World Vision Sierra Leone

Livelihoods and Resilience

 

What we want to do: 

We want to increase the number of children in Sierra Leone who are well-nourished. We are working towards this by:

  • Increasing household income
  • Improving household food security
  • Improving families’ abilities to cope with emergencies
  • Improving the nutrition status of households
  • Improving on-farm and off-farm management of natural resources

What is the problem?

The agriculture sector is the largest employer in Sierra Leone, with 77.3% of the population working in this sector. Two-thirds of the population is directly involved in subsistence agriculture, with farmers only growing enough food to feed themselves and their families. Thus widespread poverty remains the main obstacle for economic growth in Sierra Leone. Small harvests and low incomes mean families often lack the ability to provide for their children’s nutritional needs to ensure proper growth and development. 

Sierra Leone is the third Hungriest Nation in the World: 36% of our children are stunted. The Ebola epidemic in Sierra Leone had severe impacts on the country’s health system, economy and food security situation which left many already vulnerable families without one or both providers.  Food security is undermined by chronic poverty.

Sierra Leone also faces an alarming level of hunger, with nearly 38% of children younger than five years of age suffering from chronic malnutrition. Food vulnerability has remained a key challenge for people who live in rural communities as they largely depend on subsistence farming as a source of livelihoods, thus rendering households more vulnerable during extremes of hunger seasons. Food insecurity is at 49.8% with 8.6% of households being severely food insecure and 41.2% moderately food insecure. The main underlying reasons for this high prevalence of food and nutrition insecurity in Sierra Leone include lack of Income, low household income to cater for nutritious food, limited mechanized farming and small land cultivation area by households.

How is World Vision addressing the issues?

To address many of the shorter-term needs brought on by the Ebola crisis, we provided cash vouchers and distributed food supplies to already vulnerable families who were directly impacted (the loss of a parent or provider) by the Ebola crisis.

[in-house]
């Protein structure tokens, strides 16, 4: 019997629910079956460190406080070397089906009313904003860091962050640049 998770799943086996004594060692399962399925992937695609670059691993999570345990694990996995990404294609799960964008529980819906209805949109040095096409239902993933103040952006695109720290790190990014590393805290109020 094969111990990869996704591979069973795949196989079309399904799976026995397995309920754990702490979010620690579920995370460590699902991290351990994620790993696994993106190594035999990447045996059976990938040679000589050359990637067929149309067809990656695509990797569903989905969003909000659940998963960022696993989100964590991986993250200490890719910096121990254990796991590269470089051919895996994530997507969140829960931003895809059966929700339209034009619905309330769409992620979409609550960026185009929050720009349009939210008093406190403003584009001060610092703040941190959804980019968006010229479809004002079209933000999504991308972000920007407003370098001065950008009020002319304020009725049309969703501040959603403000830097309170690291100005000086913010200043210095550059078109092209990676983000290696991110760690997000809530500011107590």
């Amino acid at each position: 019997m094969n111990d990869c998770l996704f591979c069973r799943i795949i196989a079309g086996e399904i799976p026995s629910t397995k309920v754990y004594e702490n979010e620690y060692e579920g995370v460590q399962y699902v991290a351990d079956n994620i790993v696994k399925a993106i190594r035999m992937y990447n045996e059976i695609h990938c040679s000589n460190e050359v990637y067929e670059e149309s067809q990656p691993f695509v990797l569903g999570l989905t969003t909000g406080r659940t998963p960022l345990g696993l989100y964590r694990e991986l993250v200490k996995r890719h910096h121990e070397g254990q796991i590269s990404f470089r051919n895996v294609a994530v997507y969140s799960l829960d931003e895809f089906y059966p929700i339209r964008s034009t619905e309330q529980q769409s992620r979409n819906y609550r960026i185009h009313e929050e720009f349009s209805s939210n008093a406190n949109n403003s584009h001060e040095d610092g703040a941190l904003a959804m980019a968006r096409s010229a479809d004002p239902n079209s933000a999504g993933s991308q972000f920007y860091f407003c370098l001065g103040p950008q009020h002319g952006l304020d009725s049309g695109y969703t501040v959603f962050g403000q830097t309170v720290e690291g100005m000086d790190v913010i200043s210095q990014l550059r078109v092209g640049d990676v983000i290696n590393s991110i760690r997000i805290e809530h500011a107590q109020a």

Our teams are also working with farmers to increase the local value chain production of the orange-fleshed sweet potato, which is a cheap source of energy, rich in starch, sugars, minerals and vitamin A.

We also established more savings groups to enable farmers to accumulate savings and have easier access to loans. This has empowered them to buy quality seeds, increase their farm sizes and take care of other costs in their farming activities as well as being able to cover the educational and health expenses of their children. 

Finally, we are also working on long-term sustainable solutions to ensure children and families have enough food to eat to meet their nutritional needs by increasing crop and livestock production and productivity through the distribution of tools and training, partnering with parents and communities and encouraging them to diversify their incomes with non-agricultural related activities. We are equipping families traditionally excluded by financial institutions with the tools to save for and invest in their future through the implementation of savings groups.

Is what World Vision doing working?

Yes! Between 2016 and 2017, we saw a 35% increase in the number of people participating in savings groups and an even larger growth (47%) in the number of money people are saving and the percent of people 54% who are requesting loans. This positive growth means that significantly more parents have the means to care and provide for their children. As a result, the number of children enrolled in school whose parents are participating in savings groups more than doubled (from 10,688 in 2016 to 28,733 in 2017)! As a result of our activities, the number of households facing hunger has dropped (from 95.9% in 2016 to 23.3% in 2017) and the number of average meals a child receives each day increased.

What’s the impact?*

  • 6,662 households received improved seeds
  • 10,783 families directly affected by the Ebola crisis were supported with cash transfers
  • 150 Ebola youth survivors trained in various skills.                                                                              
  • 25 framing groups received 1,500 piglets.  

*Numbers from 2016 and 2017

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